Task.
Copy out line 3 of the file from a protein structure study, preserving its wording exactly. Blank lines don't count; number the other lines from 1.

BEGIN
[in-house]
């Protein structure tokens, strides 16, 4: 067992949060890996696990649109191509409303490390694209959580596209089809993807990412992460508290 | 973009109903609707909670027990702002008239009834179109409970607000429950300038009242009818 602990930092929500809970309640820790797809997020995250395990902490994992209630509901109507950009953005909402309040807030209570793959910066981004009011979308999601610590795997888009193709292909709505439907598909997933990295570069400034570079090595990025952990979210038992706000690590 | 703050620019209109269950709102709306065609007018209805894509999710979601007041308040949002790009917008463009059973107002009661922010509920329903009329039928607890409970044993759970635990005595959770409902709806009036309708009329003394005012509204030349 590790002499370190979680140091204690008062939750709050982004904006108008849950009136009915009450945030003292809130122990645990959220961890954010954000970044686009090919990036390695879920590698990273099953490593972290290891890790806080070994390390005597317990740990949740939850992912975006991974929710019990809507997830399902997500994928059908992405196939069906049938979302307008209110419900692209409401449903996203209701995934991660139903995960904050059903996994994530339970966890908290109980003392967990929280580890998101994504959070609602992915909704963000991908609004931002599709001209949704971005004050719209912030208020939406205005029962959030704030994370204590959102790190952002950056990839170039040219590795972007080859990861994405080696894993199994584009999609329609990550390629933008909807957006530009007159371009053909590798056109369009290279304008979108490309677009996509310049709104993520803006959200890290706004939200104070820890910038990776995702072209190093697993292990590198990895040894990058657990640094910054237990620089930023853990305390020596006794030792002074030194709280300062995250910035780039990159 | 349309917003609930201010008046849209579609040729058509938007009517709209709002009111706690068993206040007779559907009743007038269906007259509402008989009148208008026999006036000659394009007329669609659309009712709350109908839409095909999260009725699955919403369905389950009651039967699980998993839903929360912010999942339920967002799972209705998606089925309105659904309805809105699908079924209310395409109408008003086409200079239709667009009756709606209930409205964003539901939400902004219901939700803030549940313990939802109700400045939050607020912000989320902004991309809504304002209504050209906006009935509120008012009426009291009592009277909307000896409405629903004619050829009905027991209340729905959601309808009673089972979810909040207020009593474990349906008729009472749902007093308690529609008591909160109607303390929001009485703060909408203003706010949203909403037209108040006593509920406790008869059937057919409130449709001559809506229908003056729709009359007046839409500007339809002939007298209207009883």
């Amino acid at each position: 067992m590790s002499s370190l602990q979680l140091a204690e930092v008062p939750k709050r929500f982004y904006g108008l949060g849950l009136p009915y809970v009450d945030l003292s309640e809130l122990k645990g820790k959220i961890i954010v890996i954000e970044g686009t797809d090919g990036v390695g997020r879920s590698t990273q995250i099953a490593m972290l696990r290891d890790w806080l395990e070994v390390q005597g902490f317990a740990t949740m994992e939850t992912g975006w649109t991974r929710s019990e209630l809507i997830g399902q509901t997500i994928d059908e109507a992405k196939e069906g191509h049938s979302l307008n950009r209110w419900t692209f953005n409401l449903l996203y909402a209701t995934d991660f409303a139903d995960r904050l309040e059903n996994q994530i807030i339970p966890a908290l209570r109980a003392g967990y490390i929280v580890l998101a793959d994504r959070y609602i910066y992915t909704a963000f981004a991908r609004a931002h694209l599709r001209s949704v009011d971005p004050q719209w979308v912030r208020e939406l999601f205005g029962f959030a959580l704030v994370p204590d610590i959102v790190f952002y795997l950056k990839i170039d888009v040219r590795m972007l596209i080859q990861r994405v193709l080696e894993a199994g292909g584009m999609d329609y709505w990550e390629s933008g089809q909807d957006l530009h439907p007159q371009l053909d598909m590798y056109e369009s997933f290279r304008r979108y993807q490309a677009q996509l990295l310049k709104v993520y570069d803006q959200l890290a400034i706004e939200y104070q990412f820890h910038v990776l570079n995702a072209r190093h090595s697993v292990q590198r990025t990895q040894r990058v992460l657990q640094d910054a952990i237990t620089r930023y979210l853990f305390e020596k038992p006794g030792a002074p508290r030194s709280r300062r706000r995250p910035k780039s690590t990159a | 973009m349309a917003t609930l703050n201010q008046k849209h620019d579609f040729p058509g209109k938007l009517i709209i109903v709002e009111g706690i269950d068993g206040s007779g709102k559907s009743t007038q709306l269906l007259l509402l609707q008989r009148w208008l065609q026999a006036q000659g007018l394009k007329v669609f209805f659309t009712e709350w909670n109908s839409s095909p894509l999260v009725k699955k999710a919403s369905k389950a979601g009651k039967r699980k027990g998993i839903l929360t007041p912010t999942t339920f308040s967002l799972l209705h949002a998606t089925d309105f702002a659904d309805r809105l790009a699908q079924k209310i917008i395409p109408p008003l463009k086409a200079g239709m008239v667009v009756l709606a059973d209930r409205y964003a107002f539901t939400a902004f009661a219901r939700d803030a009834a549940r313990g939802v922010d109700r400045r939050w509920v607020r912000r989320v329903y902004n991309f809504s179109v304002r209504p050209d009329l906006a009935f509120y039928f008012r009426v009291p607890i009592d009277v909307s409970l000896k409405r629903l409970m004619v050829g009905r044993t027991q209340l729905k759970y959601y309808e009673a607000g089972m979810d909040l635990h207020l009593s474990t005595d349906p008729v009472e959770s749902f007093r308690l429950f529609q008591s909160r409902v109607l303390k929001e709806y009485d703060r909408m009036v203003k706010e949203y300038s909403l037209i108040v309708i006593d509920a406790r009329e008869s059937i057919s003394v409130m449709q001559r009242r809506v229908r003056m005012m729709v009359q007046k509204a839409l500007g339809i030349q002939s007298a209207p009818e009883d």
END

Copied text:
């Amino acid at each position: 067992m590790s002499s370190l602990q979680l140091a204690e930092v008062p939750k709050r929500f982004y904006g108008l949060g849950l009136p009915y809970v009450d945030l003292s309640e809130l122990k645990g820790k959220i961890i954010v890996i954000e970044g686009t797809d090919g990036v390695g997020r879920s590698t990273q995250i099953a490593m972290l696990r290891d890790w806080l395990e070994v390390q005597g902490f317990a740990t949740m994992e939850t992912g975006w649109t991974r929710s019990e209630l809507i997830g399902q509901t997500i994928d059908e109507a992405k196939e069906g191509h049938s979302l307008n950009r209110w419900t692209f953005n409401l449903l996203y909402a209701t995934d991660f409303a139903d995960r904050l309040e059903n996994q994530i807030i339970p966890a908290l209570r109980a003392g967990y490390i929280v580890l998101a793959d994504r959070y609602i910066y992915t909704a963000f981004a991908r609004a931002h694209l599709r001209s949704v009011d971005p004050q719209w979308v912030r208020e939406l999601f205005g029962f959030a959580l704030v994370p204590d610590i959102v790190f952002y795997l950056k990839i170039d888009v040219r590795m972007l596209i080859q990861r994405v193709l080696e894993a199994g292909g584009m999609d329609y709505w990550e390629s933008g089809q909807d957006l530009h439907p007159q371009l053909d598909m590798y056109e369009s997933f290279r304008r979108y993807q490309a677009q996509l990295l310049k709104v993520y570069d803006q959200l890290a400034i706004e939200y104070q990412f820890h910038v990776l570079n995702a072209r190093h090595s697993v292990q590198r990025t990895q040894r990058v992460l657990q640094d910054a952990i237990t620089r930023y979210l853990f305390e020596k038992p006794g030792a002074p508290r030194s709280r300062r706000r995250p910035k780039s690590t990159a | 973009m349309a917003t609930l703050n201010q008046k849209h620019d579609f040729p058509g209109k938007l009517i709209i109903v709002e009111g706690i269950d068993g206040s007779g709102k559907s009743t007038q709306l269906l007259l509402l609707q008989r009148w208008l065609q026999a006036q000659g007018l394009k007329v669609f209805f659309t009712e709350w909670n109908s839409s095909p894509l999260v009725k699955k999710a919403s369905k389950a979601g009651k039967r699980k027990g998993i839903l929360t007041p912010t999942t339920f308040s967002l799972l209705h949002a998606t089925d309105f702002a659904d309805r809105l790009a699908q079924k209310i917008i395409p109408p008003l463009k086409a200079g239709m008239v667009v009756l709606a059973d209930r409205y964003a107002f539901t939400a902004f009661a219901r939700d803030a009834a549940r313990g939802v922010d109700r400045r939050w509920v607020r912000r989320v329903y902004n991309f809504s179109v304002r209504p050209d009329l906006a009935f509120y039928f008012r009426v009291p607890i009592d009277v909307s409970l000896k409405r629903l409970m004619v050829g009905r044993t027991q209340l729905k759970y959601y309808e009673a607000g089972m979810d909040l635990h207020l009593s474990t005595d349906p008729v009472e959770s749902f007093r308690l429950f529609q008591s909160r409902v109607l303390k929001e709806y009485d703060r909408m009036v203003k706010e949203y300038s909403l037209i108040v309708i006593d509920a406790r009329e008869s059937i057919s003394v409130m449709q001559r009242r809506v229908r003056m005012m729709v009359q007046k509204a839409l500007g339809i030349q002939s007298a209207p009818e009883d």